If Birmingham Had Won 2002 Nomination, Romney's Life Might Have Changed Big Time

Friday, February 27, 2015

Tom Birmingham made the news this week when the word got around that he’s joining the Pioneer Institute as a senior fellow in education.

Birmingham, a former president of the Massachusetts Senate, is a lifelong Democrat, and the Pioneer Institute is traditionally a haven for Republicans, so the story was shot through with the cliché of the “strange bedfellows.”
I was not much surprised by the news.  Birmingham’s mind is extraordinarily capacious and subtle.

“It was clear to me that we have a substantial area of common ground on education issues that does not extend to a variety of other issues where we have to agree to disagree,” Birmingham said of his relationship with the institute in an interview with the State House News Service.   
If Birmingham thought he could do something to elevate the quality of public education in Massachusetts even a tiny notch or two by joining the conservative scrum at the Pioneer Institute, he would not have dithered over the offer.

The Pioneer Institute’s newest recruit is a decisive fellow, indeed.  Otherwise, he never would have ended his Senate career at its apogee in 2002 to try to gain the Commonwealth’s highest office. 
It is worth considering that, if Birmingham’s gubernatorial quest had succeeded, Mitt Romney’s two presidential campaigns would not have happened, and the recent history of presidential politics would be quite different from what it is.

Starting in 1990, Birmingham was in the Senate for 12 years.  Kind of remarkably for modern times, he was president of the Senate for half of the time he served there.
No doubt, Birmingham learned a great deal about legislating from his patron and predecessor, Bill Bulger, but he obviously ignored the lesson on longevity.  Bulger’s presidency lasted for 17 years.

For Birmingham in 2002, it was up or out.  This is a philosophy more should adhere to.  The courage of it becomes a man.
In 2002, Birmingham was one of five Democrats who sought the nomination for governor.  The others were State Treasurer Shannon O’Brien; Robert Reich, an academic and former U.S. Labor Secretary; State Senator Warren Tolman; and Steve Grossman, a businessman and a former chair of the national Democratic Party, (and, until early last month, our state treasurer).

Birmingham came in third in the primary, fewer than 6,000 votes behind second-place finisher Reich, and far behind the winner, O’Brien.  If Reich had not been in the race, I believe Birmingham could have taken the nomination from O’Brien. 
Reich was the darling of the liberals that year.  Had he not been in the race, most of Reich’s votes would have gone to the next most liberal person in the race, Birmingham.  Reich’s vote total, 185,315, added to Birmingham’s, 179,703, would have produced 365,018 votes, a number far beyond O’Brien’s, 243,039.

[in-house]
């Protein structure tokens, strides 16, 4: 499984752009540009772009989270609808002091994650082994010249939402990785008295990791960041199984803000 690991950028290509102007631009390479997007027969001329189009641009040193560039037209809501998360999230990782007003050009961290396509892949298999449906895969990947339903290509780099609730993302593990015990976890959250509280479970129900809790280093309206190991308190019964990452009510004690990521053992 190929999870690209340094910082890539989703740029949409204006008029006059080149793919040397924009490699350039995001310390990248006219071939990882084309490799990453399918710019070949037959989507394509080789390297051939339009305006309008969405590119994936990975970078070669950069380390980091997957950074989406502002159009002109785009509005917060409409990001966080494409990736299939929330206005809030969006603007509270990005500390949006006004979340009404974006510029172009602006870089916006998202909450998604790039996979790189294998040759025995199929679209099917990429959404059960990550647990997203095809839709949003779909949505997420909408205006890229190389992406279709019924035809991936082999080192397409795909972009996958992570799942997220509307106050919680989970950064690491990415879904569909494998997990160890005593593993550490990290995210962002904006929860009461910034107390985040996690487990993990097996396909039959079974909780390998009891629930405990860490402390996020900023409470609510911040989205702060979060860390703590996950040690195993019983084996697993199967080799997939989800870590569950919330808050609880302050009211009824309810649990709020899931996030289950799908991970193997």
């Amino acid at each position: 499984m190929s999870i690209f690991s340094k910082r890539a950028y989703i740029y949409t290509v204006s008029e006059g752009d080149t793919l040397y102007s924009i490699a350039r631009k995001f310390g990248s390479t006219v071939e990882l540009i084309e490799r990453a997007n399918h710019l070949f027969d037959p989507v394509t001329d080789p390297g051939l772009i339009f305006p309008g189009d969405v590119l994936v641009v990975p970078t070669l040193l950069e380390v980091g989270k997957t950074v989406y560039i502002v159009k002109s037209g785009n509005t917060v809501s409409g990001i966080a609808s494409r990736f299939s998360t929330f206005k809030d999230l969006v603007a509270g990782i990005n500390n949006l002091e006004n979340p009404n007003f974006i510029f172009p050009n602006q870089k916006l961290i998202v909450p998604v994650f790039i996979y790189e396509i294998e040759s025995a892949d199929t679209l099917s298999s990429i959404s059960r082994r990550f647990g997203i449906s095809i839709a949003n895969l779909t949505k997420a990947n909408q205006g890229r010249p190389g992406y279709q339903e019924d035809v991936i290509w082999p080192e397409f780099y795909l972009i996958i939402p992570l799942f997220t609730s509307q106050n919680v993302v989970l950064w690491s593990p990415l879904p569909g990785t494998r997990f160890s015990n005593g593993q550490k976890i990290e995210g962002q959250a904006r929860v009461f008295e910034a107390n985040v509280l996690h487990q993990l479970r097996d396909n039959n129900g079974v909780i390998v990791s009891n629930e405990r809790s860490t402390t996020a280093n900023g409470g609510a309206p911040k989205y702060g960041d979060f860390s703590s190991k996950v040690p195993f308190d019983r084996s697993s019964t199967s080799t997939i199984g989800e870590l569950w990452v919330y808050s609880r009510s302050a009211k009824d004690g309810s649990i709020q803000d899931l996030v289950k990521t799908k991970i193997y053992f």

O’Brien was a good candidate but ultimately did not match up well against Romney.  She had a big early lead in the polls and faded at the end, losing by nearly five percentage points.
Birmingham certainly would have had a tough time with Romney, who looked on the surface more like a governor than he.  And Romney would have bloodied Birmingham on account of his status as a protégé of Bulger and a State House insider.

Yet Birmingham would have prevailed, in my opinion, because (a) he’s Chelsea tough and can take a punch, (b)  he is every bit as smart as Romney, if not smarter, (c) he is much more knowledgeable about politicking and governing than Romney, (d) he has the gift of being able to explain on the stump why a principles-driven, activist government is better for the average person  -- Birmingham’s scarily articulate when worked up -- and  --most important -- (e) Birmingham’s genuine passion for action and leadership would have formed an appealing contrast to Romney’s cool, superior, master-of-management style.      
Romney wasn’t governor two years when it became obvious he was mainly interested in the job because it could be a stepping stone to the presidency.  There’s nothing terribly wrong or unusual with that.  If wild ambition were a hanging offense, we’d have to install a permanent gallows on the grounds of every state capitol.

This may qualify as a stupendous delusion, but I’ll always believe that the candidacy of Robert Reich, a liberal’s liberal, opened the floodgates for the national ambitions of Mitt Romney, who presented himself expediently as a “severe conservative” when he was actually a severe moderate, an act of contortion that likely spelled the death of his oval office dream.  
The Pioneer Institute describes itself as an “independent, non-partisan, privately funded research organization.”  It says that its mission is “to improve the quality of life in Massachusetts through civic discourse and intellectually rigorous, data-driven public policy solutions based on free market principles, individual liberty and responsibility, and the ideal of effective, limited and accountable government.”

Birmingham will be good for the Pioneer Institute, and vice versa. 





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